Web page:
Planting bare root roses

In my last garden diary blog, I mentioned that we’d ordered some bare root roses. Well, they arrived from David Austin Roses at the beginning of this month …

I prefer to plant bare root roses. They seem to get established much more quickly than potted specimens – and flower in their first year. We selected one example of five varieties, each of which has the characteristics we were looking for, as described in my previous gardening blog. We were aware that we were in for quite a long wait for delivery, but knew that it would be worth it when the plants are in full bloom next year.

The first thing to do was to take them out of the parcel and place them in a bucket of water.

I decided on a ‘W’ formation for the planting scheme for our new rose bed.

The hole for each rose needs to be around sixteen inches deep and sixteen inches wide, to facilitate good drainage and penetration of feed into the soil. Depending on soil conditions, digging such a sizeable hole can be quite arduous, but loosening the soil and ensuring the roots start at an optimum depth will be well worth the effort.

To give the plants an early boost, I add well-rotted farmyard manure around the base of the planting hole.

Light pruning of the roots encourages them to grow more vigorously.

Mycorrhizal fungi are interesting. They develop a symbiotic relationship with many plants; and roses can derive great benefit from them, as the fungi supply them with water and mineral nutrients such as phosphorus. The relationship is good for the fungi too, as they receive organic molecules such as sugars, produced by the plant’s photosynthesis function.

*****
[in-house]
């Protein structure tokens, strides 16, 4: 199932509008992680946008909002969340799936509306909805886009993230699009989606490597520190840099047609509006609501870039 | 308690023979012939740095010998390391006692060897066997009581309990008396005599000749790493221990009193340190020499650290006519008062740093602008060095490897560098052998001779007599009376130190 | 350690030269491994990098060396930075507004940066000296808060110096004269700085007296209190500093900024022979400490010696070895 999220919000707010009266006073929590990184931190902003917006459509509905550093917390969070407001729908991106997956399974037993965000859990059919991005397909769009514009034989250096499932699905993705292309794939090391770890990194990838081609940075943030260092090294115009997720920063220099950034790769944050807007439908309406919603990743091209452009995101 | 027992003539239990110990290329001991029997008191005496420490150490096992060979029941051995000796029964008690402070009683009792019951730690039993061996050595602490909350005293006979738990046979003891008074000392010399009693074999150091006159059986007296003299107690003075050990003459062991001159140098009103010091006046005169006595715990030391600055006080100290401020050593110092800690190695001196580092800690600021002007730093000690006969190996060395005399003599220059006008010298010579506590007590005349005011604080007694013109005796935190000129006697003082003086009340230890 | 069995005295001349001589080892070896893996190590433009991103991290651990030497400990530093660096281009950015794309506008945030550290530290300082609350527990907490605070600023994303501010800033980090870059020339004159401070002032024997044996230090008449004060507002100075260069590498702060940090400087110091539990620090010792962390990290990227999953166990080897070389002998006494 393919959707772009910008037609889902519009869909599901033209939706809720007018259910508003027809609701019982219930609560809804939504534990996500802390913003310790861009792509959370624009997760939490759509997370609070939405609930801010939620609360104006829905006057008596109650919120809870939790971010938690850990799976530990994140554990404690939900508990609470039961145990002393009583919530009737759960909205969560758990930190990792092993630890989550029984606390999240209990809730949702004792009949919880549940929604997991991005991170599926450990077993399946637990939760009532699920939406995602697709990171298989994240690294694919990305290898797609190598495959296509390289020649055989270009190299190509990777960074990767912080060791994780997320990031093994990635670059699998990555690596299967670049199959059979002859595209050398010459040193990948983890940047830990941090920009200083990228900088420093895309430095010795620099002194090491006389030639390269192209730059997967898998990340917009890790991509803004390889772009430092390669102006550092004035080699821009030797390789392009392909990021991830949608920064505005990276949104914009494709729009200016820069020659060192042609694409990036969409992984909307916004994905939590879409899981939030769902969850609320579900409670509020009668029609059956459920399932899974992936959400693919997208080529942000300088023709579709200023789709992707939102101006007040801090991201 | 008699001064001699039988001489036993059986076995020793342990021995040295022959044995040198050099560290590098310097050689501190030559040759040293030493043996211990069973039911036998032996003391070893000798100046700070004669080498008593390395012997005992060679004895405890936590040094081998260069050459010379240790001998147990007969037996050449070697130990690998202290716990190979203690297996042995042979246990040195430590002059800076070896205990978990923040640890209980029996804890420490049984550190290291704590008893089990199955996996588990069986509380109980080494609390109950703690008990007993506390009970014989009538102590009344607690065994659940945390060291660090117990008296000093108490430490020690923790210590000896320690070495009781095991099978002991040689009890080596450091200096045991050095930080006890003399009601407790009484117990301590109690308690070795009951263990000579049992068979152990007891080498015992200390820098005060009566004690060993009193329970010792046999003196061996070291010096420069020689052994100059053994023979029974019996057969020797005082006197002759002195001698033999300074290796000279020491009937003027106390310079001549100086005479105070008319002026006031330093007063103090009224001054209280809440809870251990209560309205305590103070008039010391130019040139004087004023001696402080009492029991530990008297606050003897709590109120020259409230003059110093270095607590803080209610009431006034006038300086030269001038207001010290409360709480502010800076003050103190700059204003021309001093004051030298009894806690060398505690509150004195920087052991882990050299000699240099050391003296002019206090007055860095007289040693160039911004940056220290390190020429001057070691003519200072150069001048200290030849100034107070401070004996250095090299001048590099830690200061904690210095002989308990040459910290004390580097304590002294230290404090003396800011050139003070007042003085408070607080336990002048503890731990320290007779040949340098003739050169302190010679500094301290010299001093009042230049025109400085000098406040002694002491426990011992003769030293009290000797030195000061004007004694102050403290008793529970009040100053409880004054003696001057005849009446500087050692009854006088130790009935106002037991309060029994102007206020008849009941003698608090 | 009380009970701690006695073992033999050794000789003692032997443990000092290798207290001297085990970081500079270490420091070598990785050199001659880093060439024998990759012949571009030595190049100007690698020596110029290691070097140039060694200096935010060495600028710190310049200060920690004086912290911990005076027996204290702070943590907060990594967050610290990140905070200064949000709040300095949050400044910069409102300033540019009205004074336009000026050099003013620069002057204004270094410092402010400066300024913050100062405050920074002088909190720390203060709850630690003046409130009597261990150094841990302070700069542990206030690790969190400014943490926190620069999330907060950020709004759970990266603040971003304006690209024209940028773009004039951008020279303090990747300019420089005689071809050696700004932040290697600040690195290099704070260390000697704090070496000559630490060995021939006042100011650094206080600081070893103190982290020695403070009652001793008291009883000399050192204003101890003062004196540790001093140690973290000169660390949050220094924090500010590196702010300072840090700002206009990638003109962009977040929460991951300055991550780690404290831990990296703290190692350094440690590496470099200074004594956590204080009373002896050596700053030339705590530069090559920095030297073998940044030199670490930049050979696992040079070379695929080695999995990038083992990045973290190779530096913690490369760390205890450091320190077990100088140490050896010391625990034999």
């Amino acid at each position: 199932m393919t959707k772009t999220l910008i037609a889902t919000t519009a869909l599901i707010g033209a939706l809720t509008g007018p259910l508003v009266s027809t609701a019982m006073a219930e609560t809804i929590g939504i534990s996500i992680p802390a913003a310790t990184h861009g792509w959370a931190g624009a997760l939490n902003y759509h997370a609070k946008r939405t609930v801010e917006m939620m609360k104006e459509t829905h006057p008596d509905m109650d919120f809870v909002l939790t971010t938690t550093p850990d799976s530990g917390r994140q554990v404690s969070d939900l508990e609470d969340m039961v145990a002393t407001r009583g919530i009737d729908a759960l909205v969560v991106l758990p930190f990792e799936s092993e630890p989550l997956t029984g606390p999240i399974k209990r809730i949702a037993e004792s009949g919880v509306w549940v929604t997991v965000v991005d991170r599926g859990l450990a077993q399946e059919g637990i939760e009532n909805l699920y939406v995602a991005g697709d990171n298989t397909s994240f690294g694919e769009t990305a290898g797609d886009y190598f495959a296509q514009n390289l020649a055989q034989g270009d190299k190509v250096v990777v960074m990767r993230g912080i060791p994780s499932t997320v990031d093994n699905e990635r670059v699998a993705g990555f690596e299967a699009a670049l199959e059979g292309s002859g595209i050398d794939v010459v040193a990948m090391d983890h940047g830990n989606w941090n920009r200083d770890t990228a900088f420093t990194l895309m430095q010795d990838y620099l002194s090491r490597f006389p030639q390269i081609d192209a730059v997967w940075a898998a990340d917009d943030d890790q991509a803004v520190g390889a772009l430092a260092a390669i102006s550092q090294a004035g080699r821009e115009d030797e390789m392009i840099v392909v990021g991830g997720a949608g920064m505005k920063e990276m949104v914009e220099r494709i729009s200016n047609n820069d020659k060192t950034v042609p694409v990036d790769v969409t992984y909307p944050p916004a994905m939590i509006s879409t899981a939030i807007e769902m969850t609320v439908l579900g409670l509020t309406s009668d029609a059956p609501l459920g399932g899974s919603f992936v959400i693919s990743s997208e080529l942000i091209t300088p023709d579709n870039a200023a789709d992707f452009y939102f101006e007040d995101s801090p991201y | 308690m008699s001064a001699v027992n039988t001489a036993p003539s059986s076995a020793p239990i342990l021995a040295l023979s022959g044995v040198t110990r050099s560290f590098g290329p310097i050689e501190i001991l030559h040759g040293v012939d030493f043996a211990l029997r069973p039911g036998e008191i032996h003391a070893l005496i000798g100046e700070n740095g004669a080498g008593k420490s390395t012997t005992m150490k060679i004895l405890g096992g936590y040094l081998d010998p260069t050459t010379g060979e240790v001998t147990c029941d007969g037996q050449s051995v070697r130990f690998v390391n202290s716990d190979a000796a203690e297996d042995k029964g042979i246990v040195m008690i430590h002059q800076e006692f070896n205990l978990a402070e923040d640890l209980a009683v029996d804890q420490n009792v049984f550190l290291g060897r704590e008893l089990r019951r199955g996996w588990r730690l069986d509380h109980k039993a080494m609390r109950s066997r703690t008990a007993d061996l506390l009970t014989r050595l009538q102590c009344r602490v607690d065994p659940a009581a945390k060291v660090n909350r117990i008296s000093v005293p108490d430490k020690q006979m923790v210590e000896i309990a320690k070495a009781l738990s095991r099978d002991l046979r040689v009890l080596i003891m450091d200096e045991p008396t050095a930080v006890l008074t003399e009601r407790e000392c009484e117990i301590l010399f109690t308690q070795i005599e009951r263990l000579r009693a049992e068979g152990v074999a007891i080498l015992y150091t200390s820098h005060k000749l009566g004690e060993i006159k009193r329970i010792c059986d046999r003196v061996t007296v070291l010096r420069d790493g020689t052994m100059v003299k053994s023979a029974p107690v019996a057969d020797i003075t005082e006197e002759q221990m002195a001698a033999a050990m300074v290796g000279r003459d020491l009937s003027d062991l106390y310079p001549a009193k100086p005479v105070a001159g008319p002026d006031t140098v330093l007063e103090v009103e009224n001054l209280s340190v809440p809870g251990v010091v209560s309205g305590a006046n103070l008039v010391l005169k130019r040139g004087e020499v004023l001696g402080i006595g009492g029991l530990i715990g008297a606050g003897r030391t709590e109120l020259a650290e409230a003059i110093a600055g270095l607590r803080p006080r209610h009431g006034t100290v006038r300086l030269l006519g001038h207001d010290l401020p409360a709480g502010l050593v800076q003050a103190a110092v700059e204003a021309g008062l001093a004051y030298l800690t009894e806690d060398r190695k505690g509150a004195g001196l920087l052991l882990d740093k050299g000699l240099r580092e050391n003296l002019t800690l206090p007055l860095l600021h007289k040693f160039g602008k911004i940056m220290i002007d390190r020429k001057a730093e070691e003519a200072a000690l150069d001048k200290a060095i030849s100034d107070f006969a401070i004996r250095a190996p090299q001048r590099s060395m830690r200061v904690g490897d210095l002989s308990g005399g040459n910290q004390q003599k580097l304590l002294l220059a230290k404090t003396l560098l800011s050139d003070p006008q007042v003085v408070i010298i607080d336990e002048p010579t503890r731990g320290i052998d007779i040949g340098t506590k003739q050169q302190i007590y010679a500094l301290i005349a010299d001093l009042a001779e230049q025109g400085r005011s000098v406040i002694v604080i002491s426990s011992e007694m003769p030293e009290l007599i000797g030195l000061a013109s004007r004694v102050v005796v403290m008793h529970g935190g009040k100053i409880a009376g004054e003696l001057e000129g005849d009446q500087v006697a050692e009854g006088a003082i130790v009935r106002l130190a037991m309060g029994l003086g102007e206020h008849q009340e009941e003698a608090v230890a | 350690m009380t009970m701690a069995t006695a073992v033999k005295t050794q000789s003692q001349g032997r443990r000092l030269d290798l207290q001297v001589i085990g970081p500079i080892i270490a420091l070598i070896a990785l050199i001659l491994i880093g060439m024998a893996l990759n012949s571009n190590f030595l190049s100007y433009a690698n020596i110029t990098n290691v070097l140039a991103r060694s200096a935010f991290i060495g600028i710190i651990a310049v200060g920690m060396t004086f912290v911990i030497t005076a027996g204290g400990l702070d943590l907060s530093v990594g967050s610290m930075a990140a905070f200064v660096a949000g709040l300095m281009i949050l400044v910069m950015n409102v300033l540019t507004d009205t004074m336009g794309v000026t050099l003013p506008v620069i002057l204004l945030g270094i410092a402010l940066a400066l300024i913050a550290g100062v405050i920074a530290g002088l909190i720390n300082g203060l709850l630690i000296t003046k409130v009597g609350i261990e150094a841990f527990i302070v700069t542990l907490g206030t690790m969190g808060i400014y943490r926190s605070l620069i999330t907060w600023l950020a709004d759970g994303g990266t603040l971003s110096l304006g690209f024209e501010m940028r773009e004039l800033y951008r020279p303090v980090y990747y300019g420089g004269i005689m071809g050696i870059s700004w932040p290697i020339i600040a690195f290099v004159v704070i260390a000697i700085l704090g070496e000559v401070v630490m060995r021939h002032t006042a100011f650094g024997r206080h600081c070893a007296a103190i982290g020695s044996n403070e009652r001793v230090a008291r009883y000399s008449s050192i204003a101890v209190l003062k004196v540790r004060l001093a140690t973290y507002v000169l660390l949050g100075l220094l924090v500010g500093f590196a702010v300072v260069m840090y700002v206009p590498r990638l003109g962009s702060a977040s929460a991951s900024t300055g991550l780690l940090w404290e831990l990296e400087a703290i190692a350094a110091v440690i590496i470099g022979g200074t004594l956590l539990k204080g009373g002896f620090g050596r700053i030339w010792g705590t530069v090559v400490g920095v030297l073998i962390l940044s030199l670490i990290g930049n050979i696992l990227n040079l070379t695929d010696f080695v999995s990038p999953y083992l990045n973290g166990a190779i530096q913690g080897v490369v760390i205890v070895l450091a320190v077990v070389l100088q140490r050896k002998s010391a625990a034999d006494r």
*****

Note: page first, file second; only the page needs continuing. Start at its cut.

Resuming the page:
Mycorrhizas are available to gardeners in packets. I scatter the fungus on the roots of the roses and also around the base of the planting hole.

I make a small mound in the middle of the planting hole and arrange the roots around it. Then it’s time to begin filling in the hole and firming the soil to ensure the plant will be in good contact with it.

Once the hole has been filled, I add some more well-rotted manure and give the plant a good watering.

I blanketed the whole bed with quite a lot of bark chippings to provide a mulch to help retain water and also suppress weeds.

At the time of writing, we’re finishing off the rose bed with some low level willow fencing, prior to surrounding it with a single course of brick to separate the bark mulch from decorative gravel in the vegetable patch, which we’re still working on.

 

 

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